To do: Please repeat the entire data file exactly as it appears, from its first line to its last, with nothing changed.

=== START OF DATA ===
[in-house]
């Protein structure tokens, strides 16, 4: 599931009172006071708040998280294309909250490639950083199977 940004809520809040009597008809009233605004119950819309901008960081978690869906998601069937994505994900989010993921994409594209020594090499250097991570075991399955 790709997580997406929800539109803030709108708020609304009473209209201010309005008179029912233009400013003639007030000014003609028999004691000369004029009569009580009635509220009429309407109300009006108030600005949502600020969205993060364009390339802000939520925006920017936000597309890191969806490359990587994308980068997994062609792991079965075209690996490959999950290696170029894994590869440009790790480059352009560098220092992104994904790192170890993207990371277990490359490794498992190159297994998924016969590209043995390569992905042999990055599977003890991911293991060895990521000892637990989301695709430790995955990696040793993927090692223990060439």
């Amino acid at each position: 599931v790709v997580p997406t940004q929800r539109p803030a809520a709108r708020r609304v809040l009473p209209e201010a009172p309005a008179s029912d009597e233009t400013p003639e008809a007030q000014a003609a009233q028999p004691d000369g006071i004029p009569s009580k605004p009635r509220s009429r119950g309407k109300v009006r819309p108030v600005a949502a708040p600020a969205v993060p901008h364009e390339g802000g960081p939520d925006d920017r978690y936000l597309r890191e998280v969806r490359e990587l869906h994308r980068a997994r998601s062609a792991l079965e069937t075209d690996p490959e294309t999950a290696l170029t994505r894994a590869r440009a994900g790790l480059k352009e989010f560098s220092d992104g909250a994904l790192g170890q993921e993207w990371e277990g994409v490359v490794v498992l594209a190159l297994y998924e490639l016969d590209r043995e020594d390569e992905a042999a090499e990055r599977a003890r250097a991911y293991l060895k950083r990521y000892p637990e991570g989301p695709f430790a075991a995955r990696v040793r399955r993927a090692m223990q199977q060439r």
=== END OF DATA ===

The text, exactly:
[in-house]
């Protein structure tokens, strides 16, 4: 599931009172006071708040998280294309909250490639950083199977 940004809520809040009597008809009233605004119950819309901008960081978690869906998601069937994505994900989010993921994409594209020594090499250097991570075991399955 790709997580997406929800539109803030709108708020609304009473209209201010309005008179029912233009400013003639007030000014003609028999004691000369004029009569009580009635509220009429309407109300009006108030600005949502600020969205993060364009390339802000939520925006920017936000597309890191969806490359990587994308980068997994062609792991079965075209690996490959999950290696170029894994590869440009790790480059352009560098220092992104994904790192170890993207990371277990490359490794498992190159297994998924016969590209043995390569992905042999990055599977003890991911293991060895990521000892637990989301695709430790995955990696040793993927090692223990060439």
């Amino acid at each position: 599931v790709v997580p997406t940004q929800r539109p803030a809520a709108r708020r609304v809040l009473p209209e201010a009172p309005a008179s029912d009597e233009t400013p003639e008809a007030q000014a003609a009233q028999p004691d000369g006071i004029p009569s009580k605004p009635r509220s009429r119950g309407k109300v009006r819309p108030v600005a949502a708040p600020a969205v993060p901008h364009e390339g802000g960081p939520d925006d920017r978690y936000l597309r890191e998280v969806r490359e990587l869906h994308r980068a997994r998601s062609a792991l079965e069937t075209d690996p490959e294309t999950a290696l170029t994505r894994a590869r440009a994900g790790l480059k352009e989010f560098s220092d992104g909250a994904l790192g170890q993921e993207w990371e277990g994409v490359v490794v498992l594209a190159l297994y998924e490639l016969d590209r043995e020594d390569e992905a042999a090499e990055r599977a003890r250097a991911y293991l060895k950083r990521y000892p637990e991570g989301p695709f430790a075991a995955r990696v040793r399955r993927a090692m223990q199977q060439r």